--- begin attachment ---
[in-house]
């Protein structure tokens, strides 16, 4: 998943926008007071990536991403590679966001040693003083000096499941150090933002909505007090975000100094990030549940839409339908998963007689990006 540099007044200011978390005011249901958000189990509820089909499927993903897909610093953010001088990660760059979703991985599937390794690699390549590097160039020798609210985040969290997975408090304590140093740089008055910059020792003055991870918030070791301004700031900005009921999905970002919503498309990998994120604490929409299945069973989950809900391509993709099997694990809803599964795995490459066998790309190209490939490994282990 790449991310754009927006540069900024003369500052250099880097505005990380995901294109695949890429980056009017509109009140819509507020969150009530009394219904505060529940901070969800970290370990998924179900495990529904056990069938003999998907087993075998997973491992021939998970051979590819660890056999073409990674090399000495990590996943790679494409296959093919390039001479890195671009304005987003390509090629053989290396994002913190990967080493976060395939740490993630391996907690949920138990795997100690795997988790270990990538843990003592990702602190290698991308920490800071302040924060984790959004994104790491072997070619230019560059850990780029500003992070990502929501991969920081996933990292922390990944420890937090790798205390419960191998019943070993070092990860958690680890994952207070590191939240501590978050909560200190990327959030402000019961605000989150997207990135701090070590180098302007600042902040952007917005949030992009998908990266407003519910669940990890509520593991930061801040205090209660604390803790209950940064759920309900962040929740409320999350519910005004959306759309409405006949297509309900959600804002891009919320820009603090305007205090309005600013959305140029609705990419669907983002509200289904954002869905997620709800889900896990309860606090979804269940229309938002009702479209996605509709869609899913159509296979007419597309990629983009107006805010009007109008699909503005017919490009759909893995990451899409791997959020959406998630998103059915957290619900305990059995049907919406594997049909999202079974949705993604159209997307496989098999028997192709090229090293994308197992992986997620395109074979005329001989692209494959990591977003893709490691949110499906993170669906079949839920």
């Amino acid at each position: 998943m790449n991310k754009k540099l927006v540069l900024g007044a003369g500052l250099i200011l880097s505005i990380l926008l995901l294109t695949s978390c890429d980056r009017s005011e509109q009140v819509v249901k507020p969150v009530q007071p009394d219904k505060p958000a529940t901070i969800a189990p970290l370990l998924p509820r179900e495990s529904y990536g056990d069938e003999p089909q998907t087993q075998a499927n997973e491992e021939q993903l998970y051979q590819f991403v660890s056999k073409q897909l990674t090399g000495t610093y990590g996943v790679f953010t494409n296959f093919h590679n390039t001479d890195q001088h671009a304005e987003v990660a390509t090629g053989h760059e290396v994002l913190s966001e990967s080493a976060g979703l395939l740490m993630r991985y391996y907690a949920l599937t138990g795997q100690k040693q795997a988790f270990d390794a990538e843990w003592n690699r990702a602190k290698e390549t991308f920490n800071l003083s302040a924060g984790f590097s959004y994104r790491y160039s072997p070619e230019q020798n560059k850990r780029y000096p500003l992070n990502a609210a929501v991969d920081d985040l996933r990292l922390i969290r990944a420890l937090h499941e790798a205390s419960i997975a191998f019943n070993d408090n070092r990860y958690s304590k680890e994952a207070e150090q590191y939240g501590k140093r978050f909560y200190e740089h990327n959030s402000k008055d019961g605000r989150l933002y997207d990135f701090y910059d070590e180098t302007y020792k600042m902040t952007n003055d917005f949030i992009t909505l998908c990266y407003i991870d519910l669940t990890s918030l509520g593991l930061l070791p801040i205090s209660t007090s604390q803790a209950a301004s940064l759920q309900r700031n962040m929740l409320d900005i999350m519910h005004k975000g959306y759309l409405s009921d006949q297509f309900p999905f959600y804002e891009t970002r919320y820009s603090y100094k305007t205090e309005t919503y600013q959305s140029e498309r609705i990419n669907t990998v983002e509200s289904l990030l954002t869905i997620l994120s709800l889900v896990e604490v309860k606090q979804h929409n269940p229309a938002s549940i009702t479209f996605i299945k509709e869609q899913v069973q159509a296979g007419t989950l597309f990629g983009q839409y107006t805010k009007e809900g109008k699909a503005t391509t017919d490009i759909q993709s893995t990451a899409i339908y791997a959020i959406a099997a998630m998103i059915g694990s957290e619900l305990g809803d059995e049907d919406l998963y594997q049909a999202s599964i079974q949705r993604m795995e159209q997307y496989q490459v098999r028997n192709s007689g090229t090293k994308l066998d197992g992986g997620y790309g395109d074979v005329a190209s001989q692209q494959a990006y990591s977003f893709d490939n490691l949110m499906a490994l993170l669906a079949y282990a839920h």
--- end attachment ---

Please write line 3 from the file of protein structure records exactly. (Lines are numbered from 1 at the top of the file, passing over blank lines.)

């Amino acid at each position: 998943m790449n991310k754009k540099l927006v540069l900024g007044a003369g500052l250099i200011l880097s505005i990380l926008l995901l294109t695949s978390c890429d980056r009017s005011e509109q009140v819509v249901k507020p969150v009530q007071p009394d219904k505060p958000a529940t901070i969800a189990p970290l370990l998924p509820r179900e495990s529904y990536g056990d069938e003999p089909q998907t087993q075998a499927n997973e491992e021939q993903l998970y051979q590819f991403v660890s056999k073409q897909l990674t090399g000495t610093y990590g996943v790679f953010t494409n296959f093919h590679n390039t001479d890195q001088h671009a304005e987003v990660a390509t090629g053989h760059e290396v994002l913190s966001e990967s080493a976060g979703l395939l740490m993630r991985y391996y907690a949920l599937t138990g795997q100690k040693q795997a988790f270990d390794a990538e843990w003592n690699r990702a602190k290698e390549t991308f920490n800071l003083s302040a924060g984790f590097s959004y994104r790491y160039s072997p070619e230019q020798n560059k850990r780029y000096p500003l992070n990502a609210a929501v991969d920081d985040l996933r990292l922390i969290r990944a420890l937090h499941e790798a205390s419960i997975a191998f019943n070993d408090n070092r990860y958690s304590k680890e994952a207070e150090q590191y939240g501590k140093r978050f909560y200190e740089h990327n959030s402000k008055d019961g605000r989150l933002y997207d990135f701090y910059d070590e180098t302007y020792k600042m902040t952007n003055d917005f949030i992009t909505l998908c990266y407003i991870d519910l669940t990890s918030l509520g593991l930061l070791p801040i205090s209660t007090s604390q803790a209950a301004s940064l759920q309900r700031n962040m929740l409320d900005i999350m519910h005004k975000g959306y759309l409405s009921d006949q297509f309900p999905f959600y804002e891009t970002r919320y820009s603090y100094k305007t205090e309005t919503y600013q959305s140029e498309r609705i990419n669907t990998v983002e509200s289904l990030l954002t869905i997620l994120s709800l889900v896990e604490v309860k606090q979804h929409n269940p229309a938002s549940i009702t479209f996605i299945k509709e869609q899913v069973q159509a296979g007419t989950l597309f990629g983009q839409y107006t805010k009007e809900g109008k699909a503005t391509t017919d490009i759909q993709s893995t990451a899409i339908y791997a959020i959406a099997a998630m998103i059915g694990s957290e619900l305990g809803d059995e049907d919406l998963y594997q049909a999202s599964i079974q949705r993604m795995e159209q997307y496989q490459v098999r028997n192709s007689g090229t090293k994308l066998d197992g992986g997620y790309g395109d074979v005329a190209s001989q692209q494959a990006y990591s977003f893709d490939n490691l949110m499906a490994l993170l669906a079949y282990a839920h």